Presented publications documents UNIDO's involvement in promoting Eco-Labelling in the leather industry. Life-cycle assessments or the evaluation of the potential environmental impact of a product system from cradle to grave are fundamental features of some ecolabelling schemes and environmental management systems. Nowadays rhe environmental auditing protocol and reporting mechanism developed and maintained by the Leather Working Group aims to tackle important topical issues, and reflect improvements or changes of technology within the sector.

The Technology package "A System for Recovery and Reuse of Chromium From Spent Tanning Liquor Using Magnesium Oxide and Sulphuric Acid" provides practical overview of the chrome recovery process including equipment specification.

Utilization and/or safe disposal of sludges generated in the course of effluent treatment still represents a great challenge; worldwide many methods have been explored and proposed. This report describes the attempt made under UNIDO Regional Programme in South-East Asia to test another path. The idea was to convert the hazardous tannery sludge  into an inert, physically stable mass, with very low leachability and sufficient strength to allow making building materials like nonfired bricks for fencing or for landfilling or land reclamation. Solidification  (cementation) was achieved by mixing the sludge with various materials to form a solid product hoping that immobilisation/chemical stabilisation) will also be achieved.

this paper shows development and globalization in the leather sector. With increased international co-operation between developed and developing countries the Second Consultation on the Leather and Leather Products Industry (Cologne/Germany; 1980) recommended to prepare Check list for contractual agreements.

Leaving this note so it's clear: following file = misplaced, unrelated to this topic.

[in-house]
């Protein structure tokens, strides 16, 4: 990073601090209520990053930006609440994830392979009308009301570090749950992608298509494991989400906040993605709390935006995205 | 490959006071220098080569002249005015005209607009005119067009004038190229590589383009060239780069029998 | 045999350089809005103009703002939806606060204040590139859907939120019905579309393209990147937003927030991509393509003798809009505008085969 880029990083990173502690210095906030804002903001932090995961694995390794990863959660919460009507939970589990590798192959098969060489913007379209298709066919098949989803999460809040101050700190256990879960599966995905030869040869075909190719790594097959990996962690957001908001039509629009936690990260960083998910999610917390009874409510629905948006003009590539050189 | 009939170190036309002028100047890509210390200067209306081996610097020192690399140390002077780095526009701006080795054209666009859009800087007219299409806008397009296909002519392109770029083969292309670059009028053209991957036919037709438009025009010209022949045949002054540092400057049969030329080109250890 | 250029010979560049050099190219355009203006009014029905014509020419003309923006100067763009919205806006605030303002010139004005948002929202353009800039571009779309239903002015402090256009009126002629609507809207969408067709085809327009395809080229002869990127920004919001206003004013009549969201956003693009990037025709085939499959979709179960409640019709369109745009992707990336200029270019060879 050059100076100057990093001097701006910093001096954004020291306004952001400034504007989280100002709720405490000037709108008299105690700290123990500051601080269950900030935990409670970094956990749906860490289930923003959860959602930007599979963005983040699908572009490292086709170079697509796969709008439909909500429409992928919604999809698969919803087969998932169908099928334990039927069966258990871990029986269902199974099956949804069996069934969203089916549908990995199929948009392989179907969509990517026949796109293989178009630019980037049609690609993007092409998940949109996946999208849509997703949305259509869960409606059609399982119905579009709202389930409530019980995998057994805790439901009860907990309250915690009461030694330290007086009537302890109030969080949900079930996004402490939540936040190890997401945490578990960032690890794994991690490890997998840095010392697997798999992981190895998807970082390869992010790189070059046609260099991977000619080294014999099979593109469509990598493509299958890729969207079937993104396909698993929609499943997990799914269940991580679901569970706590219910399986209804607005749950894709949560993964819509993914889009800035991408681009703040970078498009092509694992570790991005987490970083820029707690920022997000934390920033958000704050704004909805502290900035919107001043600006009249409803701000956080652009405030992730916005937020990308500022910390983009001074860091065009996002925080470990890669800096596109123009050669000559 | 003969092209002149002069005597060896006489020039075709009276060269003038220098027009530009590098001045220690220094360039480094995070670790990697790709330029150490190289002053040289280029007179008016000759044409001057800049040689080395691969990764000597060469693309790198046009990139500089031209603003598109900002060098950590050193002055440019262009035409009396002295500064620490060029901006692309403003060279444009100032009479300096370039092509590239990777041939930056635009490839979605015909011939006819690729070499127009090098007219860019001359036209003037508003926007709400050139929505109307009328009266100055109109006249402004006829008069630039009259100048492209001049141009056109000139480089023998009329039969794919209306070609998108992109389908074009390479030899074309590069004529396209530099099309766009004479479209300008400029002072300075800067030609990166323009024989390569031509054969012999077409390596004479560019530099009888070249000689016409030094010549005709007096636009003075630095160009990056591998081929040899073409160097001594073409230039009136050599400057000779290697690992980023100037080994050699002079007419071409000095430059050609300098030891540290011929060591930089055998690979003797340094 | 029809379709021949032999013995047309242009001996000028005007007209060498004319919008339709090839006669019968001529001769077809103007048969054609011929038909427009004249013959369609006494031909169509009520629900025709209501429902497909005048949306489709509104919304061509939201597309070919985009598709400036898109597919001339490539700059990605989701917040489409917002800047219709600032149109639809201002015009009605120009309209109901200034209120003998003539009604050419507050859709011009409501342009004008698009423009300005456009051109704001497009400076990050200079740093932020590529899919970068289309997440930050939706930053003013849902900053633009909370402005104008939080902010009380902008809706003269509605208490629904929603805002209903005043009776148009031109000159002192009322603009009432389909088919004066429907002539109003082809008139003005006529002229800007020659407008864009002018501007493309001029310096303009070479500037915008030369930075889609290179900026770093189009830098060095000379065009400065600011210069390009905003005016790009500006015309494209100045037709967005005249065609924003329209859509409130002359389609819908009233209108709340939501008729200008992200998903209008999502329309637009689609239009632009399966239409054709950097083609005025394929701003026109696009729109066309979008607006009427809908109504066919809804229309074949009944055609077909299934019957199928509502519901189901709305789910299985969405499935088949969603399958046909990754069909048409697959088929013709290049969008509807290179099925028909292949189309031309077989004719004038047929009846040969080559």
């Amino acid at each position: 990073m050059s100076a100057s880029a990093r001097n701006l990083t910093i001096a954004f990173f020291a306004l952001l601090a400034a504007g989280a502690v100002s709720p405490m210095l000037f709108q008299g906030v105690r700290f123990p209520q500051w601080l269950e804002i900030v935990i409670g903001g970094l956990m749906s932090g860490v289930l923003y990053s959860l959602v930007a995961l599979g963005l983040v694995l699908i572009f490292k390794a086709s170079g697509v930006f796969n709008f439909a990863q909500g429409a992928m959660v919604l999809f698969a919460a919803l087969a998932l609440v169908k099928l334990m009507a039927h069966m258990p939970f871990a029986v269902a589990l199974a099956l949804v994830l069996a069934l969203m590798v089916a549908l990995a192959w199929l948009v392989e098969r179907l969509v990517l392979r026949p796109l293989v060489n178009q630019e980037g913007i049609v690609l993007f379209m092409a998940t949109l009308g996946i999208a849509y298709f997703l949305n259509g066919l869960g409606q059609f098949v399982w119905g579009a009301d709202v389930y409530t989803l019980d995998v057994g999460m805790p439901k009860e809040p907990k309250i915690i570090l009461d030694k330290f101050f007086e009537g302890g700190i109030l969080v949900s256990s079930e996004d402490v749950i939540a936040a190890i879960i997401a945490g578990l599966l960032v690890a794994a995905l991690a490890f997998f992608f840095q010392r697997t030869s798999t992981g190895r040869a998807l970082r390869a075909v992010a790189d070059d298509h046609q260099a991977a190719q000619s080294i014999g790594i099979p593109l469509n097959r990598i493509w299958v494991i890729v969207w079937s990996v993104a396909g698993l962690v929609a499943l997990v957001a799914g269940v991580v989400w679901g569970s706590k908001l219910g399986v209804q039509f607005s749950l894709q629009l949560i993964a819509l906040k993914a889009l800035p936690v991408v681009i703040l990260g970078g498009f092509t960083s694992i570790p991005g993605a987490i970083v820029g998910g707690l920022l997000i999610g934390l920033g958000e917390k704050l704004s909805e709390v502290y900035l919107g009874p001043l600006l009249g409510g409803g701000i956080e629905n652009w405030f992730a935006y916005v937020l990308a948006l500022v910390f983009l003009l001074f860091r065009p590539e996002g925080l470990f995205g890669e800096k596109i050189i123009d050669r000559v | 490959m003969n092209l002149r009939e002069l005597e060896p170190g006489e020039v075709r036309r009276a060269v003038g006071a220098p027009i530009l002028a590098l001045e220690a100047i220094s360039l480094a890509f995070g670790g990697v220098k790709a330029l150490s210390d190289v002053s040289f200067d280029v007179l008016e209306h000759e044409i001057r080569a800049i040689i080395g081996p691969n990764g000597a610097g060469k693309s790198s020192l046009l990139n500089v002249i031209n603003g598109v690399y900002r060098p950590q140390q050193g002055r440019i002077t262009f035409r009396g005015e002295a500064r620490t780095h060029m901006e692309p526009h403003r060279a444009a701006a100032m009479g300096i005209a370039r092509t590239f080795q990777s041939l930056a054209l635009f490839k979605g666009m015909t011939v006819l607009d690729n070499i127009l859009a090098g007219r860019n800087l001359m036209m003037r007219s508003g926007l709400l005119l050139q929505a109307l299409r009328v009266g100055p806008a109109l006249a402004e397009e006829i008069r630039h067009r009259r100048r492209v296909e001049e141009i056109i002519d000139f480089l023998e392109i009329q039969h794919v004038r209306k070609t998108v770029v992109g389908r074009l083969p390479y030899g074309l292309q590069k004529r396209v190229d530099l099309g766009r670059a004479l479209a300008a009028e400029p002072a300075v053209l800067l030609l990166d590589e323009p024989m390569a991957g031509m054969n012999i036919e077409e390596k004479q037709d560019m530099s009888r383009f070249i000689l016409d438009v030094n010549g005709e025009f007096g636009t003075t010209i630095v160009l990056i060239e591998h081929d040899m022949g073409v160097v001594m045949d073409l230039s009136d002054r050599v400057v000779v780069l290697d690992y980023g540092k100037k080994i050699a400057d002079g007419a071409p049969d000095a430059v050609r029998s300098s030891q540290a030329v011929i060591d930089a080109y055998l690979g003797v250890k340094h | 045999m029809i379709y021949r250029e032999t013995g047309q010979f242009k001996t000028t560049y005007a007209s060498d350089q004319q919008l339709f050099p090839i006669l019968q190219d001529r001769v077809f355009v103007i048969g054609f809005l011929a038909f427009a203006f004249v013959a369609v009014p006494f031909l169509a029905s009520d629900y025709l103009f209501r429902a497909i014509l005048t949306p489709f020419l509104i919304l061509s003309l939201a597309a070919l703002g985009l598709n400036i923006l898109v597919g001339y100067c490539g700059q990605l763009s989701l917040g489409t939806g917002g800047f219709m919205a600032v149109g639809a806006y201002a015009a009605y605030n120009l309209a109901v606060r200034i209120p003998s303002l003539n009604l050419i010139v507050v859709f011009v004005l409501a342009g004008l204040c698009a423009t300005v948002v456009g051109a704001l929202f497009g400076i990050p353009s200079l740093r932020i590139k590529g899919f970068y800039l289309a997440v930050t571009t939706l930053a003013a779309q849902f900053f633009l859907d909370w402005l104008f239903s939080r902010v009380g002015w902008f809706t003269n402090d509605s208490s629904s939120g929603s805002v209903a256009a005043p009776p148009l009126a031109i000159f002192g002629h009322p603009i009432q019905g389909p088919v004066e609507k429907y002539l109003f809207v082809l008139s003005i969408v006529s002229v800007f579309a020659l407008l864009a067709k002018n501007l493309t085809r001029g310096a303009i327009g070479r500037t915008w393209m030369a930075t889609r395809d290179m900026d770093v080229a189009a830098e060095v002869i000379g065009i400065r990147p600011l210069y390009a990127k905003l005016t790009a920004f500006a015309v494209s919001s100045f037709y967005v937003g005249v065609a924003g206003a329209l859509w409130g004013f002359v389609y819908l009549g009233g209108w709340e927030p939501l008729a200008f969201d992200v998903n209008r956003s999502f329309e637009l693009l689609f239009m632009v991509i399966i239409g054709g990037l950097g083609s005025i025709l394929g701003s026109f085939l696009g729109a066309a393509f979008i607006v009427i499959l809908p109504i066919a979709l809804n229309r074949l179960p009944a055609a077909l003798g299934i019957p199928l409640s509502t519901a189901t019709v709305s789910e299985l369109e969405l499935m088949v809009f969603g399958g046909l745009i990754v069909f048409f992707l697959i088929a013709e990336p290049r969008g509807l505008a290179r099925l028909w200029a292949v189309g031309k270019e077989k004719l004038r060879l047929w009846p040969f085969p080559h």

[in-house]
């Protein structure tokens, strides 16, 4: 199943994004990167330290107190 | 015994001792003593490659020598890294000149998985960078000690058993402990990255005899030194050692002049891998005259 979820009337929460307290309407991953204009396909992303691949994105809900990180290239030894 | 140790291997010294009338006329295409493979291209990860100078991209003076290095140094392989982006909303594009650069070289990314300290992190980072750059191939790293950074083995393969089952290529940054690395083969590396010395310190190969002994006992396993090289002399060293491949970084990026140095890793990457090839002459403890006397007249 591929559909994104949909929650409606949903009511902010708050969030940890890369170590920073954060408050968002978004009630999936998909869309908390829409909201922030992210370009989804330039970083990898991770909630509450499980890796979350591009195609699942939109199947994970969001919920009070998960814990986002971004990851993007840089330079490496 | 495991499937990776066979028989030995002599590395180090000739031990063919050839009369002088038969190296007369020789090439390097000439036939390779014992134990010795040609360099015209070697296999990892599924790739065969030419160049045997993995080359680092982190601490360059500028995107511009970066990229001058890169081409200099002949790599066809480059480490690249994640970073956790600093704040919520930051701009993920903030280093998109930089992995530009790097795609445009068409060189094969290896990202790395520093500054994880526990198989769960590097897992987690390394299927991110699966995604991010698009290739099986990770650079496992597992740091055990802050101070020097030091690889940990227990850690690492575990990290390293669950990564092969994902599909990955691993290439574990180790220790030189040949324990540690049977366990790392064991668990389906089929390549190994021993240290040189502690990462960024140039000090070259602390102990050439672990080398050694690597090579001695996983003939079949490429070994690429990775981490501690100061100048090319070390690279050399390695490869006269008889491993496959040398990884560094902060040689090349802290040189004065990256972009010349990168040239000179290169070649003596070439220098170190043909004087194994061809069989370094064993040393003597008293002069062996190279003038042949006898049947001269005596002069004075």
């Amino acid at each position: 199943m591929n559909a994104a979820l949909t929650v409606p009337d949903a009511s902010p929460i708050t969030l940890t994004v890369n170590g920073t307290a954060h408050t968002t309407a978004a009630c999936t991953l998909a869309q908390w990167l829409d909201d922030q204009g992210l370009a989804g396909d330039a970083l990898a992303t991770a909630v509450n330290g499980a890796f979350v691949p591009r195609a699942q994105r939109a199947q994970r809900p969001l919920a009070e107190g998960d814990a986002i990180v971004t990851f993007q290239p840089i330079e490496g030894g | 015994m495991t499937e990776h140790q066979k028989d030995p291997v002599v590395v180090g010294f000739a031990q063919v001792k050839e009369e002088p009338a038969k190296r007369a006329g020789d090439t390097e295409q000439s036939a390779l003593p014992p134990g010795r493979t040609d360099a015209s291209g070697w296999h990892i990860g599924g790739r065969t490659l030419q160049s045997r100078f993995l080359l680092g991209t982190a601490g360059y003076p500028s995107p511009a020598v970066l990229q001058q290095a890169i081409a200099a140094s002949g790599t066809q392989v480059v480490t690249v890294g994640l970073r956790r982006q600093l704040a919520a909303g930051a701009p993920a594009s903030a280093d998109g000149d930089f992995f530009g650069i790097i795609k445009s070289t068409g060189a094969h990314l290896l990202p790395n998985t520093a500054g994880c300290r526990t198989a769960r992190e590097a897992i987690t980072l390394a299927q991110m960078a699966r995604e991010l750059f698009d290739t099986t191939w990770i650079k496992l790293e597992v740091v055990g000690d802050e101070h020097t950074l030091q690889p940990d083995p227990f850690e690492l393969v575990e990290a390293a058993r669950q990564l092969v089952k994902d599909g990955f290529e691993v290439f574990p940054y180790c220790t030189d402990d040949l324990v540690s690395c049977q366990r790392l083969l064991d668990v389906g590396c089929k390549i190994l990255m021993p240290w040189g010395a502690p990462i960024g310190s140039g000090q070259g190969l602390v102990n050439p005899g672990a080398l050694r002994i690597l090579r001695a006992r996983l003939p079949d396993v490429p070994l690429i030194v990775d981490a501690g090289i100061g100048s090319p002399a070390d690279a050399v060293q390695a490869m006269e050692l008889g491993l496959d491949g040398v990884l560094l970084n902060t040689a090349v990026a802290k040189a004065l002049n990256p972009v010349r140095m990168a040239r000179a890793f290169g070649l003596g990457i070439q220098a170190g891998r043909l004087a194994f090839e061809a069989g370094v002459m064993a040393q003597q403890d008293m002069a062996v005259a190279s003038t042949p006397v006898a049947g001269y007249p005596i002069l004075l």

Objective of the Checklist was to provide the managers of footwear companies in developing countries a useful tool for making use of international co-operation in the development of their industry.


 

These world-wide studies prepared quite some time ago by leading professionals to facilitate the work of UNIDO Leather Panel are still quite interesting. Some of the logic might be useful for making projections for the future of leather-based industry globally.

Reliable on- and/or off-line monitoring is essential for ensuring good performance of any effluent treatment plant; specific analysis are conducted either within the existing tannery process and quality control laboratory or (in the case of larger plants and certainly Common Efflent Treatment Plants, CETPs) in speicialized laboratories.

This manual (originally prepared in French and tranlated into English, Chinese and Spanish) provides a rather detailed overview of analysis, methods and equipment needed to conduct the main (C)ETP peformance tests. Suggestions about the type and frequencies of analysis are also given. Given the fact that the manual was prepared in 1994 it is highly recommendable to get acquainted with changes in procedures and equipment that took place since then.

Case Study prepared for the Conference on Ecologically Sustainable Industrial Development (ESID), Copenhagen, Denmark, 14 - 18 October 1991.